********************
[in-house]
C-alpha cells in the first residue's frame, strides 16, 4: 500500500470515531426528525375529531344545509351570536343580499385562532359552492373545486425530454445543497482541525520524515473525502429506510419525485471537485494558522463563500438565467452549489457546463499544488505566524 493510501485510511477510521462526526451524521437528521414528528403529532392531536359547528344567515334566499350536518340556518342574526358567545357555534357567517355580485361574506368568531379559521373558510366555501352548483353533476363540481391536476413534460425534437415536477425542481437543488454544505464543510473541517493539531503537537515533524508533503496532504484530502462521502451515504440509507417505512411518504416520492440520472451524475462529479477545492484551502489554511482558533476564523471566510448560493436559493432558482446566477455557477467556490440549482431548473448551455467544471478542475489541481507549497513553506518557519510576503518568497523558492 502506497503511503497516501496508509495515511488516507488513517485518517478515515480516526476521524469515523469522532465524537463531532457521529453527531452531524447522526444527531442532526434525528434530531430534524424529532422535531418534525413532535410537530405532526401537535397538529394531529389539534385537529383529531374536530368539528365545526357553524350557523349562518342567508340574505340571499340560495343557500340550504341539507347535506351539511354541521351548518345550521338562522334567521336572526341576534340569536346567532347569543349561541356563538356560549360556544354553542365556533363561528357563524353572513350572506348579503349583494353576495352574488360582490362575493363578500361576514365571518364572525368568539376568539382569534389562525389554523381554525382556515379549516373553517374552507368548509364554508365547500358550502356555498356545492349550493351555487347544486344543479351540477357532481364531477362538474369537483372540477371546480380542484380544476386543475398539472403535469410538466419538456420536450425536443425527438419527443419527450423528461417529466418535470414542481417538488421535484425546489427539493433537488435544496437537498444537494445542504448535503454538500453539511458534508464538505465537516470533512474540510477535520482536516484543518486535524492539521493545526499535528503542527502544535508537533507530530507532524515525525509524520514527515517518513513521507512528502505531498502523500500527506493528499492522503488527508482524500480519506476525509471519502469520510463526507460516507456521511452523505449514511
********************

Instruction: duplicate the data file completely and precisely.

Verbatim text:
[in-house]
C-alpha cells in the first residue's frame, strides 16, 4: 500500500470515531426528525375529531344545509351570536343580499385562532359552492373545486425530454445543497482541525520524515473525502429506510419525485471537485494558522463563500438565467452549489457546463499544488505566524 493510501485510511477510521462526526451524521437528521414528528403529532392531536359547528344567515334566499350536518340556518342574526358567545357555534357567517355580485361574506368568531379559521373558510366555501352548483353533476363540481391536476413534460425534437415536477425542481437543488454544505464543510473541517493539531503537537515533524508533503496532504484530502462521502451515504440509507417505512411518504416520492440520472451524475462529479477545492484551502489554511482558533476564523471566510448560493436559493432558482446566477455557477467556490440549482431548473448551455467544471478542475489541481507549497513553506518557519510576503518568497523558492 502506497503511503497516501496508509495515511488516507488513517485518517478515515480516526476521524469515523469522532465524537463531532457521529453527531452531524447522526444527531442532526434525528434530531430534524424529532422535531418534525413532535410537530405532526401537535397538529394531529389539534385537529383529531374536530368539528365545526357553524350557523349562518342567508340574505340571499340560495343557500340550504341539507347535506351539511354541521351548518345550521338562522334567521336572526341576534340569536346567532347569543349561541356563538356560549360556544354553542365556533363561528357563524353572513350572506348579503349583494353576495352574488360582490362575493363578500361576514365571518364572525368568539376568539382569534389562525389554523381554525382556515379549516373553517374552507368548509364554508365547500358550502356555498356545492349550493351555487347544486344543479351540477357532481364531477362538474369537483372540477371546480380542484380544476386543475398539472403535469410538466419538456420536450425536443425527438419527443419527450423528461417529466418535470414542481417538488421535484425546489427539493433537488435544496437537498444537494445542504448535503454538500453539511458534508464538505465537516470533512474540510477535520482536516484543518486535524492539521493545526499535528503542527502544535508537533507530530507532524515525525509524520514527515517518513513521507512528502505531498502523500500527506493528499492522503488527508482524500480519506476525509471519502469520510463526507460516507456521511452523505449514511